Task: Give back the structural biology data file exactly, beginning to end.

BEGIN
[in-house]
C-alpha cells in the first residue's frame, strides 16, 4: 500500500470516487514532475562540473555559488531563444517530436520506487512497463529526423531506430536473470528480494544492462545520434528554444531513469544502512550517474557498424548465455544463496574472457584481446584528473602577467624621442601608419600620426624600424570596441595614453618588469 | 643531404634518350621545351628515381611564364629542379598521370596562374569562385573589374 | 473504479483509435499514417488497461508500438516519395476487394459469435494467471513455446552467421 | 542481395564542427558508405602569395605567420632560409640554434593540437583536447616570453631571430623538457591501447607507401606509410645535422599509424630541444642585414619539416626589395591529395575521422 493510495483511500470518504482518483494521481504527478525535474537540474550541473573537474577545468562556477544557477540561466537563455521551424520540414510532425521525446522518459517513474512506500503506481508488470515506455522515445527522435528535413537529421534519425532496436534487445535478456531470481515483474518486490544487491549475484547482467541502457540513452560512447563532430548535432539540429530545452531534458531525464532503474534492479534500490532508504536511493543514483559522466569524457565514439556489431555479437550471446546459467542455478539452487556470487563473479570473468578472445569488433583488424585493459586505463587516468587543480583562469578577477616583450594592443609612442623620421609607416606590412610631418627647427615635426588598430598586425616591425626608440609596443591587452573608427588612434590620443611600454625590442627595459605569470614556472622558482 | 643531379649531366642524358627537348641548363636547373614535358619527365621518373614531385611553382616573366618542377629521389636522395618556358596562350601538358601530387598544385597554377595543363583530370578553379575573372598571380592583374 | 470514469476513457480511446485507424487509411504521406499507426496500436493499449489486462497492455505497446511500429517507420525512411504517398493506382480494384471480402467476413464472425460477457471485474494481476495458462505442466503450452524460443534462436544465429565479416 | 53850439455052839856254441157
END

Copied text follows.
[in-house]
C-alpha cells in the first residue's frame, strides 16, 4: 500500500470516487514532475562540473555559488531563444517530436520506487512497463529526423531506430536473470528480494544492462545520434528554444531513469544502512550517474557498424548465455544463496574472457584481446584528473602577467624621442601608419600620426624600424570596441595614453618588469 | 643531404634518350621545351628515381611564364629542379598521370596562374569562385573589374 | 473504479483509435499514417488497461508500438516519395476487394459469435494467471513455446552467421 | 542481395564542427558508405602569395605567420632560409640554434593540437583536447616570453631571430623538457591501447607507401606509410645535422599509424630541444642585414619539416626589395591529395575521422 493510495483511500470518504482518483494521481504527478525535474537540474550541473573537474577545468562556477544557477540561466537563455521551424520540414510532425521525446522518459517513474512506500503506481508488470515506455522515445527522435528535413537529421534519425532496436534487445535478456531470481515483474518486490544487491549475484547482467541502457540513452560512447563532430548535432539540429530545452531534458531525464532503474534492479534500490532508504536511493543514483559522466569524457565514439556489431555479437550471446546459467542455478539452487556470487563473479570473468578472445569488433583488424585493459586505463587516468587543480583562469578577477616583450594592443609612442623620421609607416606590412610631418627647427615635426588598430598586425616591425626608440609596443591587452573608427588612434590620443611600454625590442627595459605569470614556472622558482 | 643531379649531366642524358627537348641548363636547373614535358619527365621518373614531385611553382616573366618542377629521389636522395618556358596562350601538358601530387598544385597554377595543363583530370578553379575573372598571380592583374 | 470514469476513457480511446485507424487509411504521406499507426496500436493499449489486462497492455505497446511500429517507420525512411504517398493506382480494384471480402467476413464472425460477457471485474494481476495458462505442466503450452524460443534462436544465429565479416 | 53850439455052839856254441157